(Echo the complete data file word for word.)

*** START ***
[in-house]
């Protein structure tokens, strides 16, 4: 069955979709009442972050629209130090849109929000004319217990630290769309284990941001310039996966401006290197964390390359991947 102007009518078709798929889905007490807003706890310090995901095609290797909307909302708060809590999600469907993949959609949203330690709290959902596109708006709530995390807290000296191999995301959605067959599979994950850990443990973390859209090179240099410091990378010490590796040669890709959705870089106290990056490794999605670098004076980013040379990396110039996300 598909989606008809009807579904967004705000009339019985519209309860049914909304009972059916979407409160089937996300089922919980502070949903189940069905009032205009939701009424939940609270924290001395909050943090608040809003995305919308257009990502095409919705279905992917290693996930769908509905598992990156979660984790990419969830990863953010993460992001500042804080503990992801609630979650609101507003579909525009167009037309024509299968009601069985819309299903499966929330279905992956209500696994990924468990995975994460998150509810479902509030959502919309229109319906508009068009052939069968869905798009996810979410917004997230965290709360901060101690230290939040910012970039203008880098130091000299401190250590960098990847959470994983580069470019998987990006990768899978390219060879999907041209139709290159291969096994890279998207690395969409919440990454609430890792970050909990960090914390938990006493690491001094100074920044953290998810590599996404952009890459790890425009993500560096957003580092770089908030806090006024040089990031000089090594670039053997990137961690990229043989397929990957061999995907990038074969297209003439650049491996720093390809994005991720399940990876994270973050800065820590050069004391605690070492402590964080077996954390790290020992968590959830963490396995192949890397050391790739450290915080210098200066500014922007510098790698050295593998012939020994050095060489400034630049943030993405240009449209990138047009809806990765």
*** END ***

[in-house]
């Protein structure tokens, strides 16, 4: 069955979709009442972050629209130090849109929000004319217990630290769309284990941001310039996966401006290197964390390359991947 102007009518078709798929889905007490807003706890310090995901095609290797909307909302708060809590999600469907993949959609949203330690709290959902596109708006709530995390807290000296191999995301959605067959599979994950850990443990973390859209090179240099410091990378010490590796040669890709959705870089106290990056490794999605670098004076980013040379990396110039996300 598909989606008809009807579904967004705000009339019985519209309860049914909304009972059916979407409160089937996300089922919980502070949903189940069905009032205009939701009424939940609270924290001395909050943090608040809003995305919308257009990502095409919705279905992917290693996930769908509905598992990156979660984790990419969830990863953010993460992001500042804080503990992801609630979650609101507003579909525009167009037309024509299968009601069985819309299903499966929330279905992956209500696994990924468990995975994460998150509810479902509030959502919309229109319906508009068009052939069968869905798009996810979410917004997230965290709360901060101690230290939040910012970039203008880098130091000299401190250590960098990847959470994983580069470019998987990006990768899978390219060879999907041209139709290159291969096994890279998207690395969409919440990454609430890792970050909990960090914390938990006493690491001094100074920044953290998810590599996404952009890459790890425009993500560096957003580092770089908030806090006024040089990031000089090594670039053997990137961690990229043989397929990957061999995907990038074969297209003439650049491996720093390809994005991720399940990876994270973050800065820590050069004391605690070492402590964080077996954390790290020992968590959830963490396995192949890397050391790739450290915080210098200066500014922007510098790698050295593998012939020994050095060489400034630049943030993405240009449209990138047009809806990765």